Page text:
HK protests: Apple Daily owner Jimmy Lai arrested over August 31 march and intimidation of reporter at 2017 vigil

29-Feb-2020 Intellasia | South China Morning Post | 6:52 AM Print This Post

Media mogul Jimmy Lai Chee-ying was arrested on Friday morning for illegal assembly during the anti-government protests in Hong Kong, as well as for intimidating a reporter at an event years ago.

A police source said the 71-year-old was held as part of an operation targeting those involved in a march on August 31 last year, amid the unrest sparked in June by the now-withdrawn extradition bill.

Officers from the crime unit arrived at Lai’s home on Kadoorie Avenue, Ho Man Tin, at about 7.30am and took him to Kowloon City Police Station, according to Apple Daily, the newspaper he founded in 1995.

Lai was also accused of intimidating an Oriental Daily reporter using foul language in June 2017, during the June 4 vigil held that year in Victoria Park, Causeway Bay. The newspaper said its journalist had repeatedly reported the incident to police, sending 17 letters.

At 12.45pm on Friday, Lai was granted court bail and seen leaving the police station.

Two pro-democracy politicians were also arrested in the morning on suspicion of illegal assembly on August 31.

Two sources confirmed that ex-lawmakers Lee Cheuk-yan, 63, and Yeung Sum, 72, were at their homes when police swooped in.

The Labour Party confirmed that Lee, a party veteran and general secretary of Hong Kong Confederation of Trade Unions, was arrested at around 8am on Friday.

The party condemned police, accusing them of abusing the power to arrest.

At around 1pm, Lee was seen leaving Cheung Sha Wan Police Station while Yeung left from Western Police Station.

Yeung said he had no regrets but expressed concern that more arrests would come.

I thought the government should be focused on fighting the epidemic

Yeung Sum, ex-lawmaker

“Freedom of procession is a fundamental right, especially when we don’t have full democracy,” Yeung said. “I thought the government should be focused on fighting the epidemic, but it seems it will not let go of what happened last year.”

He stressed that the rally was peaceful, and participants only sang hymns and chanted slogans.

Fellow party member and lawmaker Andrew Wan Siu-kin said: “The three were not even organisers, this is clearly political persecution.”

Responding to the Post on the arrests, Mark Simon, an executive from Lai’s Next Digital Group, said: “With all that Hong Kong is facing, with all the trouble our city is in, how does arresting these three men at this time make any statement, other than [showing that] Beijing and the government want to stir the pot?”

Meanwhile, former lawmaker Lee Wing-tat said his Democratic Party colleague Albert Ho Chun-yan had not been arrested, contrary to earlier reports. Ho was at the August 31 rally, but he did not walk alongside the three who were arrested.

Acting senior superintendent Wong Tung-kwong of the Hong Kong Island regional crime unit later said police arrested three Hong Kong men aged between 63 and 72 on suspicion of taking part in an unauthorised assembly in Wan Chai on August 31 last year, and for breaching the Public Order Ordinance.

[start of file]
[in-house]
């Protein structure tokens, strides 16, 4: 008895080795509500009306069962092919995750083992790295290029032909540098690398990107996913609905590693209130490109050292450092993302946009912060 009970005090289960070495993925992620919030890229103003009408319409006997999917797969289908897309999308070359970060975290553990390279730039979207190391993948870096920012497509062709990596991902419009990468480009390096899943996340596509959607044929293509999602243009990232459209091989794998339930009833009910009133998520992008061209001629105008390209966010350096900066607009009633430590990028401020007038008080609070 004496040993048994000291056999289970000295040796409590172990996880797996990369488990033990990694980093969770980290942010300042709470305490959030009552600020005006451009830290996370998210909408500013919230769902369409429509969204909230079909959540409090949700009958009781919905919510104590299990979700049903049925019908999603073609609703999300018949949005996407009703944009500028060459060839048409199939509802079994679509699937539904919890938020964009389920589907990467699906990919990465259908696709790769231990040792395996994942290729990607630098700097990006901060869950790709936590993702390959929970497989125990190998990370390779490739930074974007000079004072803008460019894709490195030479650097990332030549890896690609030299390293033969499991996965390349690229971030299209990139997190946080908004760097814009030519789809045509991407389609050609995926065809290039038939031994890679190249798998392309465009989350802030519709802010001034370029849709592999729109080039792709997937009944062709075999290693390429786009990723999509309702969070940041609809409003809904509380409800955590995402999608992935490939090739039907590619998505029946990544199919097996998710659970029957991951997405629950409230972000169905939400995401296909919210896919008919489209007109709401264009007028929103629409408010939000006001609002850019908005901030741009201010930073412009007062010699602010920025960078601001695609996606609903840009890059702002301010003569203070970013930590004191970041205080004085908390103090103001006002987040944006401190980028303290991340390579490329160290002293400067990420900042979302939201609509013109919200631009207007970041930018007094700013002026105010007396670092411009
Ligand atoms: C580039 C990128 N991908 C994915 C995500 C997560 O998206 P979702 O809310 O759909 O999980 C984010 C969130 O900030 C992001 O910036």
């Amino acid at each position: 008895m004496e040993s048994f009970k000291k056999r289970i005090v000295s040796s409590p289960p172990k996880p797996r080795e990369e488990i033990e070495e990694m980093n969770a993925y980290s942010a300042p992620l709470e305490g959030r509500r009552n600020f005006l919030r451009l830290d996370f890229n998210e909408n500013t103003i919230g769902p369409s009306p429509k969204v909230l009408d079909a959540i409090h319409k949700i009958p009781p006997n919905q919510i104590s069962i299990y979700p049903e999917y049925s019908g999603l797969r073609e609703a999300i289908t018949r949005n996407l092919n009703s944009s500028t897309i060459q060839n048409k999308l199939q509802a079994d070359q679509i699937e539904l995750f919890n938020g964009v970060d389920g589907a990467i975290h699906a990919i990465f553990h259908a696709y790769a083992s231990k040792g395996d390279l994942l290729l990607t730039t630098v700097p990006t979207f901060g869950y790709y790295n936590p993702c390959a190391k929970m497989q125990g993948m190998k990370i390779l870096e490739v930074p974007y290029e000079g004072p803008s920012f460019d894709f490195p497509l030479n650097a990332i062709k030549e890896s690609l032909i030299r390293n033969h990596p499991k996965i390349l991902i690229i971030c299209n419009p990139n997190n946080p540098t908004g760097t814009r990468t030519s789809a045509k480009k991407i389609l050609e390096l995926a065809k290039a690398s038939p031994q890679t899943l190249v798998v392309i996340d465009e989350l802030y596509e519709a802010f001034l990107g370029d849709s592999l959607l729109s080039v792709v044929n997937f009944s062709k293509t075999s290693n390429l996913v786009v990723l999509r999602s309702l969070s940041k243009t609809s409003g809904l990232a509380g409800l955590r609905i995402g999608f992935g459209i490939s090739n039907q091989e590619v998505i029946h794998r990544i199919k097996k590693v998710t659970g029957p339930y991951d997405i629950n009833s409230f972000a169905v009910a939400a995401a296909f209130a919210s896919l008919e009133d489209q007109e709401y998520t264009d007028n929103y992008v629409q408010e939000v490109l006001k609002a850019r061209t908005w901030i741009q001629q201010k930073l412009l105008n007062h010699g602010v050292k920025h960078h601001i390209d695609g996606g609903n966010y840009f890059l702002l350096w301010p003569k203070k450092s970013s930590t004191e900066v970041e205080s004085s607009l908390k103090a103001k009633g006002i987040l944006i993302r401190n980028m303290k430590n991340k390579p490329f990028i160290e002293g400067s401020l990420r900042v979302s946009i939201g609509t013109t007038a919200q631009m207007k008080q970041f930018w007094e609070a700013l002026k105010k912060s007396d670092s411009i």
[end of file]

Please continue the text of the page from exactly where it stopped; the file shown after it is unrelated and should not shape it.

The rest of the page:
He said one of the three men was also arrested over criminal intimidation in a separate case on Hong Kong Island on June 4, 2017.

But Wong did not give details of the three suspects, only saying they had been charged and would appear at Eastern Court on May 5.

The assembly on August 31 was originally organised by the Civil Human Rights Front, which holds the city’s biggest anti-government events. But the front cancelled it after losing its appeal against a police ban.

Protesters gathered at Chater Garden in Central regardless, before clashes broke out on Hong Kong Island and Kowloon.

Police made arrests at Prince Edward railway station, where they were accused of using excessive force when they stormed a stationary train.

Those behind the rally said it was a religious gathering of Christians praying for Chief Executive Carrie Lam Cheng Yuet-ngor, who they called a “sinner”.

They highlighted a provision of the Public Order Ordinance, which says assemblies exclusively held for religious purposes do not require police approval.

But a police source said: “What happened that day was a procession. The people were marching on the streets. It is not a public meeting nor gathering as cited in the above mentioned law.

“Moreover, we have received legal advice from the Department of Justice, which gave the green light for the arrests.”

The Hong Kong protests later morphed into a broader anti-government movement fuelled by allegations of police brutality and the push for more democracy.

Lai is a publishing tycoon known for his brash business style as well as his anti-Beijing activism, which is often reflected in the tabloid-style Apple Daily.

He was a vocal participant in the Occupy protests of 2014 and remained a strong supporter of the anti-government protests triggered by the now-withdrawn extradition bill.


Category: Hong Kong

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